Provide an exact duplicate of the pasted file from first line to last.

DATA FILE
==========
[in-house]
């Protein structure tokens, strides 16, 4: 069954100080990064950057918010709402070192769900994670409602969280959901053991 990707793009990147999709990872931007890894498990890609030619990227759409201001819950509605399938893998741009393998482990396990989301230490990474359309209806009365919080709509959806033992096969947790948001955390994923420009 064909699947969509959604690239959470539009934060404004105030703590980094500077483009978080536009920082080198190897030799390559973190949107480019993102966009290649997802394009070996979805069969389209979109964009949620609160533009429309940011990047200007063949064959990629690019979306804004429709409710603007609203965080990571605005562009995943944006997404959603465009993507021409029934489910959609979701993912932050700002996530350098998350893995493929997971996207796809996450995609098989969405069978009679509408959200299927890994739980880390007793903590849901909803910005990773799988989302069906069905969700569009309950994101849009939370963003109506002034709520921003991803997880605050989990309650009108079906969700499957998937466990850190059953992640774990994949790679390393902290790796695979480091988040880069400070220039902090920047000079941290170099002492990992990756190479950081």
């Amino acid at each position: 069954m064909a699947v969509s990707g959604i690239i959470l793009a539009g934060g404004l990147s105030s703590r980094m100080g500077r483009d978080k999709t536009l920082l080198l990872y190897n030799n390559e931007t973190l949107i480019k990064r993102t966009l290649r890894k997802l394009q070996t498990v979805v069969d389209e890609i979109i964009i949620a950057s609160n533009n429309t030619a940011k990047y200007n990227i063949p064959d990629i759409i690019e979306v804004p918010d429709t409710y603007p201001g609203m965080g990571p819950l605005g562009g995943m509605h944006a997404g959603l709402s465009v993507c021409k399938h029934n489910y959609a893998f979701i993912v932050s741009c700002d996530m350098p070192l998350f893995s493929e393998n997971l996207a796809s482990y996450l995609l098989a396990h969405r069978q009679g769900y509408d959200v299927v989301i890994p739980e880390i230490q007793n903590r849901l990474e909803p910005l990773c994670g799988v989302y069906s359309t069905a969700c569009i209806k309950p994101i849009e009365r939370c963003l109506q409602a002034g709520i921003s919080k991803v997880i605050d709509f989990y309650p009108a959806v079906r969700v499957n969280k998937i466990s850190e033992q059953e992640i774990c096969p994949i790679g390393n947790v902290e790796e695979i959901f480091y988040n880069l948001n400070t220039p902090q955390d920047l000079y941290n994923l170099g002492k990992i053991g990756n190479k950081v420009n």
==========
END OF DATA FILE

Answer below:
[in-house]
């Protein structure tokens, strides 16, 4: 069954100080990064950057918010709402070192769900994670409602969280959901053991 990707793009990147999709990872931007890894498990890609030619990227759409201001819950509605399938893998741009393998482990396990989301230490990474359309209806009365919080709509959806033992096969947790948001955390994923420009 064909699947969509959604690239959470539009934060404004105030703590980094500077483009978080536009920082080198190897030799390559973190949107480019993102966009290649997802394009070996979805069969389209979109964009949620609160533009429309940011990047200007063949064959990629690019979306804004429709409710603007609203965080990571605005562009995943944006997404959603465009993507021409029934489910959609979701993912932050700002996530350098998350893995493929997971996207796809996450995609098989969405069978009679509408959200299927890994739980880390007793903590849901909803910005990773799988989302069906069905969700569009309950994101849009939370963003109506002034709520921003991803997880605050989990309650009108079906969700499957998937466990850190059953992640774990994949790679390393902290790796695979480091988040880069400070220039902090920047000079941290170099002492990992990756190479950081």
């Amino acid at each position: 069954m064909a699947v969509s990707g959604i690239i959470l793009a539009g934060g404004l990147s105030s703590r980094m100080g500077r483009d978080k999709t536009l920082l080198l990872y190897n030799n390559e931007t973190l949107i480019k990064r993102t966009l290649r890894k997802l394009q070996t498990v979805v069969d389209e890609i979109i964009i949620a950057s609160n533009n429309t030619a940011k990047y200007n990227i063949p064959d990629i759409i690019e979306v804004p918010d429709t409710y603007p201001g609203m965080g990571p819950l605005g562009g995943m509605h944006a997404g959603l709402s465009v993507c021409k399938h029934n489910y959609a893998f979701i993912v932050s741009c700002d996530m350098p070192l998350f893995s493929e393998n997971l996207a796809s482990y996450l995609l098989a396990h969405r069978q009679g769900y509408d959200v299927v989301i890994p739980e880390i230490q007793n903590r849901l990474e909803p910005l990773c994670g799988v989302y069906s359309t069905a969700c569009i209806k309950p994101i849009e009365r939370c963003l109506q409602a002034g709520i921003s919080k991803v997880i605050d709509f989990y309650p009108a959806v079906r969700v499957n969280k998937i466990s850190e033992q059953e992640i774990c096969p994949i790679g390393n947790v902290e790796e695979i959901f480091y988040n880069l948001n400070t220039p902090q955390d920047l000079y941290n994923l170099g002492k990992i053991g990756n190479k950081v420009n």